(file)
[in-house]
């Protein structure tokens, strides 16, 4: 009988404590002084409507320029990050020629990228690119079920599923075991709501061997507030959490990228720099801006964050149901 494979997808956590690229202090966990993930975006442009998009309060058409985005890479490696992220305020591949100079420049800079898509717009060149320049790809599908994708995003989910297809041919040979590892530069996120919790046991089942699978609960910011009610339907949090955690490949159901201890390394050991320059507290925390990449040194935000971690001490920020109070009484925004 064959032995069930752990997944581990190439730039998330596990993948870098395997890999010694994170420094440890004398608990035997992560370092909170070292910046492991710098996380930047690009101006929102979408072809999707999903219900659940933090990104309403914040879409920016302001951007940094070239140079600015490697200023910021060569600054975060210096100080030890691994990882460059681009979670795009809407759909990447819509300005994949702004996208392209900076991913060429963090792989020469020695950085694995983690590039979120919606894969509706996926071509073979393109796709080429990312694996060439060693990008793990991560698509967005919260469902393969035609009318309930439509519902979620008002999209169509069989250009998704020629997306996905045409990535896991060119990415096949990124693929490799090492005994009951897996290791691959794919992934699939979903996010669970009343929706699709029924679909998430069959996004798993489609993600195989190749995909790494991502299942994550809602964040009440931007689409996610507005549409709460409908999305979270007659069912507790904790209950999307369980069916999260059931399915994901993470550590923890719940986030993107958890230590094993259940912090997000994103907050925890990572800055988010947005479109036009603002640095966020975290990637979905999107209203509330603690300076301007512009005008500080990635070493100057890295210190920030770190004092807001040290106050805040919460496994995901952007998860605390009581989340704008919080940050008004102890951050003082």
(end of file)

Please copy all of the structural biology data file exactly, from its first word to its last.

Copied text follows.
[in-house]
């Protein structure tokens, strides 16, 4: 009988404590002084409507320029990050020629990228690119079920599923075991709501061997507030959490990228720099801006964050149901 494979997808956590690229202090966990993930975006442009998009309060058409985005890479490696992220305020591949100079420049800079898509717009060149320049790809599908994708995003989910297809041919040979590892530069996120919790046991089942699978609960910011009610339907949090955690490949159901201890390394050991320059507290925390990449040194935000971690001490920020109070009484925004 064959032995069930752990997944581990190439730039998330596990993948870098395997890999010694994170420094440890004398608990035997992560370092909170070292910046492991710098996380930047690009101006929102979408072809999707999903219900659940933090990104309403914040879409920016302001951007940094070239140079600015490697200023910021060569600054975060210096100080030890691994990882460059681009979670795009809407759909990447819509300005994949702004996208392209900076991913060429963090792989020469020695950085694995983690590039979120919606894969509706996926071509073979393109796709080429990312694996060439060693990008793990991560698509967005919260469902393969035609009318309930439509519902979620008002999209169509069989250009998704020629997306996905045409990535896991060119990415096949990124693929490799090492005994009951897996290791691959794919992934699939979903996010669970009343929706699709029924679909998430069959996004798993489609993600195989190749995909790494991502299942994550809602964040009440931007689409996610507005549409709460409908999305979270007659069912507790904790209950999307369980069916999260059931399915994901993470550590923890719940986030993107958890230590094993259940912090997000994103907050925890990572800055988010947005479109036009603002640095966020975290990637979905999107209203509330603690300076301007512009005008500080990635070493100057890295210190920030770190004092807001040290106050805040919460496994995901952007998860605390009581989340704008919080940050008004102890951050003082």